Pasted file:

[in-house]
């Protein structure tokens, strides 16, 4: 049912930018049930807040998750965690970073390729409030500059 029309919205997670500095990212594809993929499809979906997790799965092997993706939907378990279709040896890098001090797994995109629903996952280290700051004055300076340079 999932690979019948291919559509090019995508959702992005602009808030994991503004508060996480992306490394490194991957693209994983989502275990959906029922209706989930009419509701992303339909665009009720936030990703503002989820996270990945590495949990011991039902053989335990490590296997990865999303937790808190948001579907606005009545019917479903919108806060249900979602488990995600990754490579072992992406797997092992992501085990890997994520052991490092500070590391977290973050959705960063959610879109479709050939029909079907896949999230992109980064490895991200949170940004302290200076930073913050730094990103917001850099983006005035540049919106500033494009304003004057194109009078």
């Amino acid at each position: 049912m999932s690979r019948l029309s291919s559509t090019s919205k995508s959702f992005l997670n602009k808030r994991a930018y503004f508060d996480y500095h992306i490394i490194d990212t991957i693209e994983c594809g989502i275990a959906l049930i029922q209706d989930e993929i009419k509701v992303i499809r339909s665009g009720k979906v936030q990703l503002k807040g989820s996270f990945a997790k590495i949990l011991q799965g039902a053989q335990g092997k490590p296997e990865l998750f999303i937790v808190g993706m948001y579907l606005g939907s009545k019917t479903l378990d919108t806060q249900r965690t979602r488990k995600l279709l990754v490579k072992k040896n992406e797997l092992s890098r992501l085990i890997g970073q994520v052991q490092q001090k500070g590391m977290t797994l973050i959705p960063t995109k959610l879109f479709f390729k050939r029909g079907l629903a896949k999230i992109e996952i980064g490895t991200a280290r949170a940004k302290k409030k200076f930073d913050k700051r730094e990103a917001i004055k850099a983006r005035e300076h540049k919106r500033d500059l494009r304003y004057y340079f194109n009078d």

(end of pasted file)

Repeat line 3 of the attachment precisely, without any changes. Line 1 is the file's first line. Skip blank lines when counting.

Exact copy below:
């Amino acid at each position: 049912m999932s690979r019948l029309s291919s559509t090019s919205k995508s959702f992005l997670n602009k808030r994991a930018y503004f508060d996480y500095h992306i490394i490194d990212t991957i693209e994983c594809g989502i275990a959906l049930i029922q209706d989930e993929i009419k509701v992303i499809r339909s665009g009720k979906v936030q990703l503002k807040g989820s996270f990945a997790k590495i949990l011991q799965g039902a053989q335990g092997k490590p296997e990865l998750f999303i937790v808190g993706m948001y579907l606005g939907s009545k019917t479903l378990d919108t806060q249900r965690t979602r488990k995600l279709l990754v490579k072992k040896n992406e797997l092992s890098r992501l085990i890997g970073q994520v052991q490092q001090k500070g590391m977290t797994l973050i959705p960063t995109k959610l879109f479709f390729k050939r029909g079907l629903a896949k999230i992109e996952i980064g490895t991200a280290r949170a940004k302290k409030k200076f930073d913050k700051r730094e990103a917001i004055k850099a983006r005035e300076h540049k919106r500033d500059l494009r304003y004057y340079f194109n009078d």